In Memoriam 1942 – 2013 “Roger Ebert loved movies.”

RogerEbert.com

Thumb_jimi_all_is_by_my_side

Jimi: All Is by My Side

What’s fascinating about “Jimi: All Is By My Side” is not only its decision to show us this particular chapter in Hendrix’s life, but also…

Thumb_boxtrolls_ver13

The Boxtrolls

"The Boxtrolls" is a beautiful example of the potential in LAIKA's stop-motion approach, and the images onscreen are tactile and layered. But, as always, it's…

Other Reviews
Review Archives
Thumb_xbepftvyieurxopaxyzgtgtkwgw

Ballad of Narayama

"The Ballad of Narayama" is a Japanese film of great beauty and elegant artifice, telling a story of startling cruelty. What a space it opens…

Thumb_jrluxpegcv11ostmz1fqha1bkxq

Monsieur Hire

Patrice Leconte's "Monsieur Hire" is a tragedy about loneliness and erotomania, told about two solitary people who have nothing else in common. It involves a…

Other Reviews
Great Movie Archives

Reviews

Galia

  |  

Georges Lautner's "Galia" opens and closes with arty shots of the ocean, mother of us all, but in between it's pretty clear that what is washing ashore is the French New Wave.

Ever since the memorable "Breathless" (1960) and "Jules and Jim," and the less memorable "La Verite," we have been treated to a parade of young French girls running gaily toward the camera in slow motion, their hair waving in the wind in just such a way that we know immediately they are liberated, carefree, jolly and doomed.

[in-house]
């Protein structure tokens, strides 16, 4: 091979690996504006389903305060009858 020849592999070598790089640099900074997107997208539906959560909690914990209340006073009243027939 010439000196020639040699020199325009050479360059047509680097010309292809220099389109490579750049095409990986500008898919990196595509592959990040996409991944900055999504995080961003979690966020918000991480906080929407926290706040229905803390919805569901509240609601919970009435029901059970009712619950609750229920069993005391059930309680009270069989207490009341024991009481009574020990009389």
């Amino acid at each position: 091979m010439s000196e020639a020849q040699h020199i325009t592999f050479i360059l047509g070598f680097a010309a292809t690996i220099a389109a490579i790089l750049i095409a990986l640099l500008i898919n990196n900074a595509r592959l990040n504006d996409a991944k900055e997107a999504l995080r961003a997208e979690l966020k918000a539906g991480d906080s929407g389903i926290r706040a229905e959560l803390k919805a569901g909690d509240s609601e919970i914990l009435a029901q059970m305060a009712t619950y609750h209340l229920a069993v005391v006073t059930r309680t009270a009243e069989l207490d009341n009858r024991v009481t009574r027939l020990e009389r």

Poor Galia is another. Played by the passingly attractive Mireille Darc, she comes to Paris from the provinces, becomes a window dresser, joins a Bohemian crowd and lives, naturally, in a penthouse apartment on the Left Bank.

It might have been interesting to learn how Galia pays the rent on her salary but, alas, Lautner has a more significant plot for us. Galia rescues a would-be suicide from the Seine, takes her home and cares for her, and discovers that the hapless woman is unloved by her husband.

The gallant Galia volunteers to spy on the husband, and does so at an orgy, three dinner dates and a weekend in Venice. Lautner's photography is splendid in some of the Venetian scenes, and Galia's inevitable seduction there is handled with a certain amount of humor and grace.

But all good things have an end, and the last section of the film is given over to psychological hanky-panky a la Hitchcock. The abandoned wife, declared legally dead, gives Galia an opportunity to push her back into the river. But Galia cannot and the wife, in gratitude, murders her husband to save Galia from his beastliness. It all goes to show you.

Popular Blog Posts

Who do you read? Good Roger, or Bad Roger?

This message came to me from a reader named Peter Svensland. He and a fr...

The Unloved, Part Ten: "The Village"

Part ten in Scout Tafoya's The Unloved series tackles "The Village."

Why my video essay about "All that Jazz" is not on the Criterion blu-ray

Bob Fosse's masterpiece "All That Jazz" jumps back and forth through the past and the present, and through memory and...

Reveal Comments
comments powered by Disqus